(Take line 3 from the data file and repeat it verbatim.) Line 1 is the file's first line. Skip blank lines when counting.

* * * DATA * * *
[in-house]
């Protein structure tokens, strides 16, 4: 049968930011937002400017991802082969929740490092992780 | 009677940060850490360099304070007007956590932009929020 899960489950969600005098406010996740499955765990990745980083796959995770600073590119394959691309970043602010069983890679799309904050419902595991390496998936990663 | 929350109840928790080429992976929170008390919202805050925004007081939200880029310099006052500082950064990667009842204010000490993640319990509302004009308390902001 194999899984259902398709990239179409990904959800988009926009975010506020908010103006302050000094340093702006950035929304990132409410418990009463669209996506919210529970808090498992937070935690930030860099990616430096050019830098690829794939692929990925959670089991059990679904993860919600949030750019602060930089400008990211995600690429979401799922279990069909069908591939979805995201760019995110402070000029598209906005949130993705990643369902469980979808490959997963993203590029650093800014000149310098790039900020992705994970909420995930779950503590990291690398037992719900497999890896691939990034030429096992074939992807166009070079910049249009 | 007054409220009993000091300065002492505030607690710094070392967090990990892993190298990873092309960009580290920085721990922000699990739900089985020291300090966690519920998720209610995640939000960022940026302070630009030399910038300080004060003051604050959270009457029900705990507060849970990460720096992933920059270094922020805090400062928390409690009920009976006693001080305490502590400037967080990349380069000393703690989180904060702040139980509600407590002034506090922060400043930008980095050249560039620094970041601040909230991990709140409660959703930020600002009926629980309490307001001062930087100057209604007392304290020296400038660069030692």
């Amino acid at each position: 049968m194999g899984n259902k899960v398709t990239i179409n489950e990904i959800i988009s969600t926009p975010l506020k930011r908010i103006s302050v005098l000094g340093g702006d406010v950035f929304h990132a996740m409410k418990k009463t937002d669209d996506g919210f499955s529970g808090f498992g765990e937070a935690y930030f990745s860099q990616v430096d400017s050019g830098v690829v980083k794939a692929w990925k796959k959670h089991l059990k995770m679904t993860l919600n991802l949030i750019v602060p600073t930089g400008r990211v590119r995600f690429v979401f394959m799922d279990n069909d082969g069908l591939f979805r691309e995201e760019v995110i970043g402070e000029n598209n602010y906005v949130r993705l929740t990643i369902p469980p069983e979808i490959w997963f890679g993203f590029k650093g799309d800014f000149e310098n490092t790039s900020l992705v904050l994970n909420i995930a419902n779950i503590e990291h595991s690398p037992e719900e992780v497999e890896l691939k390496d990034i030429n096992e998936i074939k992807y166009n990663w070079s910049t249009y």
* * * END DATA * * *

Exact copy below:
């Amino acid at each position: 049968m194999g899984n259902k899960v398709t990239i179409n489950e990904i959800i988009s969600t926009p975010l506020k930011r908010i103006s302050v005098l000094g340093g702006d406010v950035f929304h990132a996740m409410k418990k009463t937002d669209d996506g919210f499955s529970g808090f498992g765990e937070a935690y930030f990745s860099q990616v430096d400017s050019g830098v690829v980083k794939a692929w990925k796959k959670h089991l059990k995770m679904t993860l919600n991802l949030i750019v602060p600073t930089g400008r990211v590119r995600f690429v979401f394959m799922d279990n069909d082969g069908l591939f979805r691309e995201e760019v995110i970043g402070e000029n598209n602010y906005v949130r993705l929740t990643i369902p469980p069983e979808i490959w997963f890679g993203f590029k650093g799309d800014f000149e310098n490092t790039s900020l992705v904050l994970n909420i995930a419902n779950i503590e990291h595991s690398p037992e719900e992780v497999e890896l691939k390496d990034i030429n096992e998936i074939k992807y166009n990663w070079s910049t249009y």